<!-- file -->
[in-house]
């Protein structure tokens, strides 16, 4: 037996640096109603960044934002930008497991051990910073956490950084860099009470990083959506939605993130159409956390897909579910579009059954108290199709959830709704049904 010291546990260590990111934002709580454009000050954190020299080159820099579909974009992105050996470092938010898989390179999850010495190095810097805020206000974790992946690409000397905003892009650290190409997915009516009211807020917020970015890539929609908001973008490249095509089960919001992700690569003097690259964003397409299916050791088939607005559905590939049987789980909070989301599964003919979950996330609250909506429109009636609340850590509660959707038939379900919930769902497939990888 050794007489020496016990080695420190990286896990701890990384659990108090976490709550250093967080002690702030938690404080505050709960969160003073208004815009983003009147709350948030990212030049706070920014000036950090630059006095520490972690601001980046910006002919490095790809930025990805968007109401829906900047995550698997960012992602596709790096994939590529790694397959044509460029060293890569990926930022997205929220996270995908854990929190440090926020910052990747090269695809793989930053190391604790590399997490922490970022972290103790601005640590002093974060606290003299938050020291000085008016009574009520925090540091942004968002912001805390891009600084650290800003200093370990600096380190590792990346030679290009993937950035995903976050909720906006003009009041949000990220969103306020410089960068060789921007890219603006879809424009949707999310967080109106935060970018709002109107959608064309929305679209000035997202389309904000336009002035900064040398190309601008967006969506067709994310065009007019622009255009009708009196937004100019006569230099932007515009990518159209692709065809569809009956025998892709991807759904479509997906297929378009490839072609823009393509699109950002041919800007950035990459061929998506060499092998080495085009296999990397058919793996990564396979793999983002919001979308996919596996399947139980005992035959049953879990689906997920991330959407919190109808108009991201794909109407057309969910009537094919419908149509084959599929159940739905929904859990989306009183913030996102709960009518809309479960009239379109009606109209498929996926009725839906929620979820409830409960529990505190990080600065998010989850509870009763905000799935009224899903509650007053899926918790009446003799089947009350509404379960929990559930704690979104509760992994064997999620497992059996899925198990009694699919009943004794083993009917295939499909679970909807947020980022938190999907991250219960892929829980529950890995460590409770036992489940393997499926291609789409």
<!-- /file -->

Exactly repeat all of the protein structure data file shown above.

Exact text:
[in-house]
């Protein structure tokens, strides 16, 4: 037996640096109603960044934002930008497991051990910073956490950084860099009470990083959506939605993130159409956390897909579910579009059954108290199709959830709704049904 010291546990260590990111934002709580454009000050954190020299080159820099579909974009992105050996470092938010898989390179999850010495190095810097805020206000974790992946690409000397905003892009650290190409997915009516009211807020917020970015890539929609908001973008490249095509089960919001992700690569003097690259964003397409299916050791088939607005559905590939049987789980909070989301599964003919979950996330609250909506429109009636609340850590509660959707038939379900919930769902497939990888 050794007489020496016990080695420190990286896990701890990384659990108090976490709550250093967080002690702030938690404080505050709960969160003073208004815009983003009147709350948030990212030049706070920014000036950090630059006095520490972690601001980046910006002919490095790809930025990805968007109401829906900047995550698997960012992602596709790096994939590529790694397959044509460029060293890569990926930022997205929220996270995908854990929190440090926020910052990747090269695809793989930053190391604790590399997490922490970022972290103790601005640590002093974060606290003299938050020291000085008016009574009520925090540091942004968002912001805390891009600084650290800003200093370990600096380190590792990346030679290009993937950035995903976050909720906006003009009041949000990220969103306020410089960068060789921007890219603006879809424009949707999310967080109106935060970018709002109107959608064309929305679209000035997202389309904000336009002035900064040398190309601008967006969506067709994310065009007019622009255009009708009196937004100019006569230099932007515009990518159209692709065809569809009956025998892709991807759904479509997906297929378009490839072609823009393509699109950002041919800007950035990459061929998506060499092998080495085009296999990397058919793996990564396979793999983002919001979308996919596996399947139980005992035959049953879990689906997920991330959407919190109808108009991201794909109407057309969910009537094919419908149509084959599929159940739905929904859990989306009183913030996102709960009518809309479960009239379109009606109209498929996926009725839906929620979820409830409960529990505190990080600065998010989850509870009763905000799935009224899903509650007053899926918790009446003799089947009350509404379960929990559930704690979104509760992994064997999620497992059996899925198990009694699919009943004794083993009917295939499909679970909807947020980022938190999907991250219960892929829980529950890995460590409770036992489940393997499926291609789409």